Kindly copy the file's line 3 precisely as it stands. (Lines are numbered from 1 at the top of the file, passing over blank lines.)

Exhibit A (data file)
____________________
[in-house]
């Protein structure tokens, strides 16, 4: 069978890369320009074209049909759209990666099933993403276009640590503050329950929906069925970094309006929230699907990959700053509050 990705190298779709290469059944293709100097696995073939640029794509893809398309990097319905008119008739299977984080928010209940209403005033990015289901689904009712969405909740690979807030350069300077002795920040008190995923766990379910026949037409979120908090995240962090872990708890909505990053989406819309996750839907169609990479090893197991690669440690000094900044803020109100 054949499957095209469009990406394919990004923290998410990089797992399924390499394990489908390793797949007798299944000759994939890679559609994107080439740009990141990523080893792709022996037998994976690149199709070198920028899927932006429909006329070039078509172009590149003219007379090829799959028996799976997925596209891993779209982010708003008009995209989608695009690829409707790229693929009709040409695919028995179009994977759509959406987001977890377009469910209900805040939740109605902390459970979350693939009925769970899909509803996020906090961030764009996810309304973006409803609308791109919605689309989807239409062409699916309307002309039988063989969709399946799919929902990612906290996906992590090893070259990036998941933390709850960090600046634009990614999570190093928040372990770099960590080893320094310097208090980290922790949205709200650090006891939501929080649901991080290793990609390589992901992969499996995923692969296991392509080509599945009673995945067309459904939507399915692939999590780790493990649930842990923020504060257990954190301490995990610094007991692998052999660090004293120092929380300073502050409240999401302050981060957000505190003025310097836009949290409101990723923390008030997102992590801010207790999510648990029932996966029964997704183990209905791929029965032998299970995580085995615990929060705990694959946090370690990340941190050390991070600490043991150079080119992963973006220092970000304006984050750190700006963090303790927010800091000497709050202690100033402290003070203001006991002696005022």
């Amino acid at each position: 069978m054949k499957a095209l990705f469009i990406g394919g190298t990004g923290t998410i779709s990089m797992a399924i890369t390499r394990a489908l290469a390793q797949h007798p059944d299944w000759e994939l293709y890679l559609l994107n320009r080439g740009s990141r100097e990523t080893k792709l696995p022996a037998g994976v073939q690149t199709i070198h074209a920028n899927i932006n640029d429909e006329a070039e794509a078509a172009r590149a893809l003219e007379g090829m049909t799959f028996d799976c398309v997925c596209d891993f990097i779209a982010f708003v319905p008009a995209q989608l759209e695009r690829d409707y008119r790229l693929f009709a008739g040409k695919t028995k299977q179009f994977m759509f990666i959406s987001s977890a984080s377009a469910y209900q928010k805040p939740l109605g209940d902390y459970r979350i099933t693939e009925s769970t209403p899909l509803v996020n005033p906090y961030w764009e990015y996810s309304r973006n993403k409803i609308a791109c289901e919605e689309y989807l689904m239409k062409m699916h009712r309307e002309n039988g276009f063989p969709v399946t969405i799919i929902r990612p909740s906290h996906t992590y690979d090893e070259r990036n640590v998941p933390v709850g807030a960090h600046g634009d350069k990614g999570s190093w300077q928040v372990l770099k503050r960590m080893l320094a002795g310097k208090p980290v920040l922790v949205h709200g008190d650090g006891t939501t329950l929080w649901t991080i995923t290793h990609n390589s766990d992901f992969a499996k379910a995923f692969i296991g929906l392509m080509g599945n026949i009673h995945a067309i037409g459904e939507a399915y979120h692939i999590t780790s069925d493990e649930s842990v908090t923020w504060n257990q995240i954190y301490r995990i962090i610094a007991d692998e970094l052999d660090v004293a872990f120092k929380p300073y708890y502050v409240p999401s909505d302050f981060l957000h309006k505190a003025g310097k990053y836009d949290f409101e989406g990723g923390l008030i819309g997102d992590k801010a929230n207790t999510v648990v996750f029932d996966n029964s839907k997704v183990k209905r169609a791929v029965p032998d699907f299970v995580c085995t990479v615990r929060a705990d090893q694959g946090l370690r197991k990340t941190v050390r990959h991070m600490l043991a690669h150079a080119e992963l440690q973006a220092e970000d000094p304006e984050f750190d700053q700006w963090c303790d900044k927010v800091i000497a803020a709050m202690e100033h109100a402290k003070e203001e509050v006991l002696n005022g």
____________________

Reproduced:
């Amino acid at each position: 069978m054949k499957a095209l990705f469009i990406g394919g190298t990004g923290t998410i779709s990089m797992a399924i890369t390499r394990a489908l290469a390793q797949h007798p059944d299944w000759e994939l293709y890679l559609l994107n320009r080439g740009s990141r100097e990523t080893k792709l696995p022996a037998g994976v073939q690149t199709i070198h074209a920028n899927i932006n640029d429909e006329a070039e794509a078509a172009r590149a893809l003219e007379g090829m049909t799959f028996d799976c398309v997925c596209d891993f990097i779209a982010f708003v319905p008009a995209q989608l759209e695009r690829d409707y008119r790229l693929f009709a008739g040409k695919t028995k299977q179009f994977m759509f990666i959406s987001s977890a984080s377009a469910y209900q928010k805040p939740l109605g209940d902390y459970r979350i099933t693939e009925s769970t209403p899909l509803v996020n005033p906090y961030w764009e990015y996810s309304r973006n993403k409803i609308a791109c289901e919605e689309y989807l689904m239409k062409m699916h009712r309307e002309n039988g276009f063989p969709v399946t969405i799919i929902r990612p909740s906290h996906t992590y690979d090893e070259r990036n640590v998941p933390v709850g807030a960090h600046g634009d350069k990614g999570s190093w300077q928040v372990l770099k503050r960590m080893l320094a002795g310097k208090p980290v920040l922790v949205h709200g008190d650090g006891t939501t329950l929080w649901t991080i995923t290793h990609n390589s766990d992901f992969a499996k379910a995923f692969i296991g929906l392509m080509g599945n026949i009673h995945a067309i037409g459904e939507a399915y979120h692939i999590t780790s069925d493990e649930s842990v908090t923020w504060n257990q995240i954190y301490r995990i962090i610094a007991d692998e970094l052999d660090v004293a872990f120092k929380p300073y708890y502050v409240p999401s909505d302050f981060l957000h309006k505190a003025g310097k990053y836009d949290f409101e989406g990723g923390l008030i819309g997102d992590k801010a929230n207790t999510v648990v996750f029932d996966n029964s839907k997704v183990k209905r169609a791929v029965p032998d699907f299970v995580c085995t990479v615990r929060a705990d090893q694959g946090l370690r197991k990340t941190v050390r990959h991070m600490l043991a690669h150079a080119e992963l440690q973006a220092e970000d000094p304006e984050f750190d700053q700006w963090c303790d900044k927010v800091i000497a803020a709050m202690e100033h109100a402290k003070e203001e509050v006991l002696n005022g």